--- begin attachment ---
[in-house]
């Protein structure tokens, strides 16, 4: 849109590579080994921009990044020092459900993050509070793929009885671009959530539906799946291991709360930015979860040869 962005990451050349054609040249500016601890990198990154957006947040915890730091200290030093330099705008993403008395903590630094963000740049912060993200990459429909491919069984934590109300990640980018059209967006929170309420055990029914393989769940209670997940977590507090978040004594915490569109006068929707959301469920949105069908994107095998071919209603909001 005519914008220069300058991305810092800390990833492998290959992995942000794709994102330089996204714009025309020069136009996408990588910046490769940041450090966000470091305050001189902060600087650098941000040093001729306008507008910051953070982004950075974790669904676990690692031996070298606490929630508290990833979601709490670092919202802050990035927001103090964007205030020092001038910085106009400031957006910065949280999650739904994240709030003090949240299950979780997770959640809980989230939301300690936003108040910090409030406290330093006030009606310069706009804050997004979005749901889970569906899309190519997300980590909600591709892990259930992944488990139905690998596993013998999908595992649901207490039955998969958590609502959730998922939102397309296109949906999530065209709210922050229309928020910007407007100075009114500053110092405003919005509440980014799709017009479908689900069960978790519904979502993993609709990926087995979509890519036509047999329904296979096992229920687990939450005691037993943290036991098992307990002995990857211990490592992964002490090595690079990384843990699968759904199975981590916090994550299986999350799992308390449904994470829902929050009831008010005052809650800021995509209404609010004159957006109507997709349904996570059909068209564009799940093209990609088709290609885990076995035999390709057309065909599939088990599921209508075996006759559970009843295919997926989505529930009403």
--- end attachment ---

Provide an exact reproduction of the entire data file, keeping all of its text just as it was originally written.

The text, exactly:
[in-house]
């Protein structure tokens, strides 16, 4: 849109590579080994921009990044020092459900993050509070793929009885671009959530539906799946291991709360930015979860040869 962005990451050349054609040249500016601890990198990154957006947040915890730091200290030093330099705008993403008395903590630094963000740049912060993200990459429909491919069984934590109300990640980018059209967006929170309420055990029914393989769940209670997940977590507090978040004594915490569109006068929707959301469920949105069908994107095998071919209603909001 005519914008220069300058991305810092800390990833492998290959992995942000794709994102330089996204714009025309020069136009996408990588910046490769940041450090966000470091305050001189902060600087650098941000040093001729306008507008910051953070982004950075974790669904676990690692031996070298606490929630508290990833979601709490670092919202802050990035927001103090964007205030020092001038910085106009400031957006910065949280999650739904994240709030003090949240299950979780997770959640809980989230939301300690936003108040910090409030406290330093006030009606310069706009804050997004979005749901889970569906899309190519997300980590909600591709892990259930992944488990139905690998596993013998999908595992649901207490039955998969958590609502959730998922939102397309296109949906999530065209709210922050229309928020910007407007100075009114500053110092405003919005509440980014799709017009479908689900069960978790519904979502993993609709990926087995979509890519036509047999329904296979096992229920687990939450005691037993943290036991098992307990002995990857211990490592992964002490090595690079990384843990699968759904199975981590916090994550299986999350799992308390449904994470829902929050009831008010005052809650800021995509209404609010004159957006109507997709349904996570059909068209564009799940093209990609088709290609885990076995035999390709057309065909599939088990599921209508075996006759559970009843295919997926989505529930009403």